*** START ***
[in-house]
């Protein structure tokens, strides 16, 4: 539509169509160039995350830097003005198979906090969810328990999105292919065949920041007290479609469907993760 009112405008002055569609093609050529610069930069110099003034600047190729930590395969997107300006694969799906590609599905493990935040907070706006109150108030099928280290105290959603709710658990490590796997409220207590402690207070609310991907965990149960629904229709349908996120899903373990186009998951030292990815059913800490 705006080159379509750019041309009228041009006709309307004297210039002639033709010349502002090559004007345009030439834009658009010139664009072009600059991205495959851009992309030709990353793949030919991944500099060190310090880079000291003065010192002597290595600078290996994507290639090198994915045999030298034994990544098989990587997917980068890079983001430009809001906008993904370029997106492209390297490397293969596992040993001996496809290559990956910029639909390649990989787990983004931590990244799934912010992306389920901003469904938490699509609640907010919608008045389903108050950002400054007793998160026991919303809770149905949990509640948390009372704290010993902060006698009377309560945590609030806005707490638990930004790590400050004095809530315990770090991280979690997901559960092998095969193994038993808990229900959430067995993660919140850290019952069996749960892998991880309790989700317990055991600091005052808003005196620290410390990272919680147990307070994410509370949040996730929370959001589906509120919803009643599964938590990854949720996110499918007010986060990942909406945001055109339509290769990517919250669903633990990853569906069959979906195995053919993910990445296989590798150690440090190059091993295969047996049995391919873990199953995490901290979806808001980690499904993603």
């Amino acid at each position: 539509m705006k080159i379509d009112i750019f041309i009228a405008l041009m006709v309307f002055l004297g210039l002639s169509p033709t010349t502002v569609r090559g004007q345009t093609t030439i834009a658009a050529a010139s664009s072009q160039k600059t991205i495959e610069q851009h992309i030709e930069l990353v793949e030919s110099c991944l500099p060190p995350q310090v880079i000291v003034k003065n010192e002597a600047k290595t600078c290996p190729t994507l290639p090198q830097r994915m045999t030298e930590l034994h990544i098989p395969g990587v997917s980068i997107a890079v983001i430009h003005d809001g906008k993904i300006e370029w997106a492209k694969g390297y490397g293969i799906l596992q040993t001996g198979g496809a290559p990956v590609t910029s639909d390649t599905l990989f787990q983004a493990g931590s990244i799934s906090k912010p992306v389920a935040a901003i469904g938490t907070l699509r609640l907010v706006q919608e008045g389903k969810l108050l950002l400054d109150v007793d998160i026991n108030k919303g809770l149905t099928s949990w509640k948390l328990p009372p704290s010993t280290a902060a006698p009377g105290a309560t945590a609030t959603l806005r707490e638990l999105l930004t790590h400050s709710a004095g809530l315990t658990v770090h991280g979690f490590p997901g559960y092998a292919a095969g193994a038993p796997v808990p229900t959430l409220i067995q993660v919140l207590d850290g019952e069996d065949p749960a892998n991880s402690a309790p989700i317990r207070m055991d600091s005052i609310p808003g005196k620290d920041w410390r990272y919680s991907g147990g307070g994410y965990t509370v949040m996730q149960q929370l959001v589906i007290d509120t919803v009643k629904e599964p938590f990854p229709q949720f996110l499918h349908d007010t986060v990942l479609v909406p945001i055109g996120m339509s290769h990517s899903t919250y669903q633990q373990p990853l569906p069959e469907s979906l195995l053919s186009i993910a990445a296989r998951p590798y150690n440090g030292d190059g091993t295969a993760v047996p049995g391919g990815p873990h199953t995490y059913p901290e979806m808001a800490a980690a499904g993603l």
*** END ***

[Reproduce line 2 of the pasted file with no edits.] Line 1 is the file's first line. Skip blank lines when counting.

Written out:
């Protein structure tokens, strides 16, 4: 539509169509160039995350830097003005198979906090969810328990999105292919065949920041007290479609469907993760 009112405008002055569609093609050529610069930069110099003034600047190729930590395969997107300006694969799906590609599905493990935040907070706006109150108030099928280290105290959603709710658990490590796997409220207590402690207070609310991907965990149960629904229709349908996120899903373990186009998951030292990815059913800490 705006080159379509750019041309009228041009006709309307004297210039002639033709010349502002090559004007345009030439834009658009010139664009072009600059991205495959851009992309030709990353793949030919991944500099060190310090880079000291003065010192002597290595600078290996994507290639090198994915045999030298034994990544098989990587997917980068890079983001430009809001906008993904370029997106492209390297490397293969596992040993001996496809290559990956910029639909390649990989787990983004931590990244799934912010992306389920901003469904938490699509609640907010919608008045389903108050950002400054007793998160026991919303809770149905949990509640948390009372704290010993902060006698009377309560945590609030806005707490638990930004790590400050004095809530315990770090991280979690997901559960092998095969193994038993808990229900959430067995993660919140850290019952069996749960892998991880309790989700317990055991600091005052808003005196620290410390990272919680147990307070994410509370949040996730929370959001589906509120919803009643599964938590990854949720996110499918007010986060990942909406945001055109339509290769990517919250669903633990990853569906069959979906195995053919993910990445296989590798150690440090190059091993295969047996049995391919873990199953995490901290979806808001980690499904993603």